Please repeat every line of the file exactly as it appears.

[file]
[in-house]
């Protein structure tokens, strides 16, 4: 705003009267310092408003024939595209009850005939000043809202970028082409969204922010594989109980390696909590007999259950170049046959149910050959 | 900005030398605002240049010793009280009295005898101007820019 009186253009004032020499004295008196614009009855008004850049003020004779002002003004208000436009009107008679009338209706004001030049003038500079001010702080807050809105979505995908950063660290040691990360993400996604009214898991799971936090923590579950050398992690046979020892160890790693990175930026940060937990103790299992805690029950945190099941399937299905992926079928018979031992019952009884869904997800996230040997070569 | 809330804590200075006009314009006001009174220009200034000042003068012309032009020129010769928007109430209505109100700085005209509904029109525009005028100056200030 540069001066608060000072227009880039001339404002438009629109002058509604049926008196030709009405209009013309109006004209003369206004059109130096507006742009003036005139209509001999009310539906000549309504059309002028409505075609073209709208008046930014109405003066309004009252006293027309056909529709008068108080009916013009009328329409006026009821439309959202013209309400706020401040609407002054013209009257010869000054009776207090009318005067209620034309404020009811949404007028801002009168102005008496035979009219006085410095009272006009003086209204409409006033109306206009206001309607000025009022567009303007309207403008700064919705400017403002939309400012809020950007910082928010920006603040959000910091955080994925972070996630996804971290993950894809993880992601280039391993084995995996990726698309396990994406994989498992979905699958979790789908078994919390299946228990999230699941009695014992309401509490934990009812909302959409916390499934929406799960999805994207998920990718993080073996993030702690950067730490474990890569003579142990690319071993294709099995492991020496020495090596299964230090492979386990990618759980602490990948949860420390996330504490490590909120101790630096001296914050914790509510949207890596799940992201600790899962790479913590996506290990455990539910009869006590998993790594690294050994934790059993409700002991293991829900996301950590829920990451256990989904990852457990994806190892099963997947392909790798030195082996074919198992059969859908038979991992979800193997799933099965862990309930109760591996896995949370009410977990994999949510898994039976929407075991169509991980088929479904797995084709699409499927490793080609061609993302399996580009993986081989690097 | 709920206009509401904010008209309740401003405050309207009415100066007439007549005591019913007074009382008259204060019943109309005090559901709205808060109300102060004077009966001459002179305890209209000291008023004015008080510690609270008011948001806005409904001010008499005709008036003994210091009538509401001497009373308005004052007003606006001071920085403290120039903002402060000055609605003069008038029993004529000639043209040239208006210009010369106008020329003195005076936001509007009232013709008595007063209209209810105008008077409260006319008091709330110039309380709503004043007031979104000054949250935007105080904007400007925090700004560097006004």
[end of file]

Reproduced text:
[in-house]
């Protein structure tokens, strides 16, 4: 705003009267310092408003024939595209009850005939000043809202970028082409969204922010594989109980390696909590007999259950170049046959149910050959 | 900005030398605002240049010793009280009295005898101007820019 009186253009004032020499004295008196614009009855008004850049003020004779002002003004208000436009009107008679009338209706004001030049003038500079001010702080807050809105979505995908950063660290040691990360993400996604009214898991799971936090923590579950050398992690046979020892160890790693990175930026940060937990103790299992805690029950945190099941399937299905992926079928018979031992019952009884869904997800996230040997070569 | 809330804590200075006009314009006001009174220009200034000042003068012309032009020129010769928007109430209505109100700085005209509904029109525009005028100056200030 540069001066608060000072227009880039001339404002438009629109002058509604049926008196030709009405209009013309109006004209003369206004059109130096507006742009003036005139209509001999009310539906000549309504059309002028409505075609073209709208008046930014109405003066309004009252006293027309056909529709008068108080009916013009009328329409006026009821439309959202013209309400706020401040609407002054013209009257010869000054009776207090009318005067209620034309404020009811949404007028801002009168102005008496035979009219006085410095009272006009003086209204409409006033109306206009206001309607000025009022567009303007309207403008700064919705400017403002939309400012809020950007910082928010920006603040959000910091955080994925972070996630996804971290993950894809993880992601280039391993084995995996990726698309396990994406994989498992979905699958979790789908078994919390299946228990999230699941009695014992309401509490934990009812909302959409916390499934929406799960999805994207998920990718993080073996993030702690950067730490474990890569003579142990690319071993294709099995492991020496020495090596299964230090492979386990990618759980602490990948949860420390996330504490490590909120101790630096001296914050914790509510949207890596799940992201600790899962790479913590996506290990455990539910009869006590998993790594690294050994934790059993409700002991293991829900996301950590829920990451256990989904990852457990994806190892099963997947392909790798030195082996074919198992059969859908038979991992979800193997799933099965862990309930109760591996896995949370009410977990994999949510898994039976929407075991169509991980088929479904797995084709699409499927490793080609061609993302399996580009993986081989690097 | 709920206009509401904010008209309740401003405050309207009415100066007439007549005591019913007074009382008259204060019943109309005090559901709205808060109300102060004077009966001459002179305890209209000291008023004015008080510690609270008011948001806005409904001010008499005709008036003994210091009538509401001497009373308005004052007003606006001071920085403290120039903002402060000055609605003069008038029993004529000639043209040239208006210009010369106008020329003195005076936001509007009232013709008595007063209209209810105008008077409260006319008091709330110039309380709503004043007031979104000054949250935007105080904007400007925090700004560097006004």